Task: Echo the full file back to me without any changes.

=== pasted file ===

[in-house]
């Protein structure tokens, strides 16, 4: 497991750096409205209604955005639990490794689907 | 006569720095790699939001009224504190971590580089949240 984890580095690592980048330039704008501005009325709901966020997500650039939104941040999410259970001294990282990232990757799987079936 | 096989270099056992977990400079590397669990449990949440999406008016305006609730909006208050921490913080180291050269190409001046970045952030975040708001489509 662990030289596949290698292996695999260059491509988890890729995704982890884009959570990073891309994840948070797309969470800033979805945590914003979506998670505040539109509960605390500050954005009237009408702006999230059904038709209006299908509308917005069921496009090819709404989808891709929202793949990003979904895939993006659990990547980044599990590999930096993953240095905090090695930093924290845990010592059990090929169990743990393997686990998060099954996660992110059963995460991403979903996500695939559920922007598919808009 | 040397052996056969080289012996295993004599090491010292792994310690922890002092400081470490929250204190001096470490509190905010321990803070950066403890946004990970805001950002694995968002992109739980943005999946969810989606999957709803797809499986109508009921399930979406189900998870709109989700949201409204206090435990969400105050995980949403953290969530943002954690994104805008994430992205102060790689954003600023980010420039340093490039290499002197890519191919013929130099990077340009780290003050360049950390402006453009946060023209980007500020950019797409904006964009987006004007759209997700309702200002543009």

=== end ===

[in-house]
């Protein structure tokens, strides 16, 4: 497991750096409205209604955005639990490794689907 | 006569720095790699939001009224504190971590580089949240 984890580095690592980048330039704008501005009325709901966020997500650039939104941040999410259970001294990282990232990757799987079936 | 096989270099056992977990400079590397669990449990949440999406008016305006609730909006208050921490913080180291050269190409001046970045952030975040708001489509 662990030289596949290698292996695999260059491509988890890729995704982890884009959570990073891309994840948070797309969470800033979805945590914003979506998670505040539109509960605390500050954005009237009408702006999230059904038709209006299908509308917005069921496009090819709404989808891709929202793949990003979904895939993006659990990547980044599990590999930096993953240095905090090695930093924290845990010592059990090929169990743990393997686990998060099954996660992110059963995460991403979903996500695939559920922007598919808009 | 040397052996056969080289012996295993004599090491010292792994310690922890002092400081470490929250204190001096470490509190905010321990803070950066403890946004990970805001950002694995968002992109739980943005999946969810989606999957709803797809499986109508009921399930979406189900998870709109989700949201409204206090435990969400105050995980949403953290969530943002954690994104805008994430992205102060790689954003600023980010420039340093490039290499002197890519191919013929130099990077340009780290003050360049950390402006453009946060023209980007500020950019797409904006964009987006004007759209997700309702200002543009």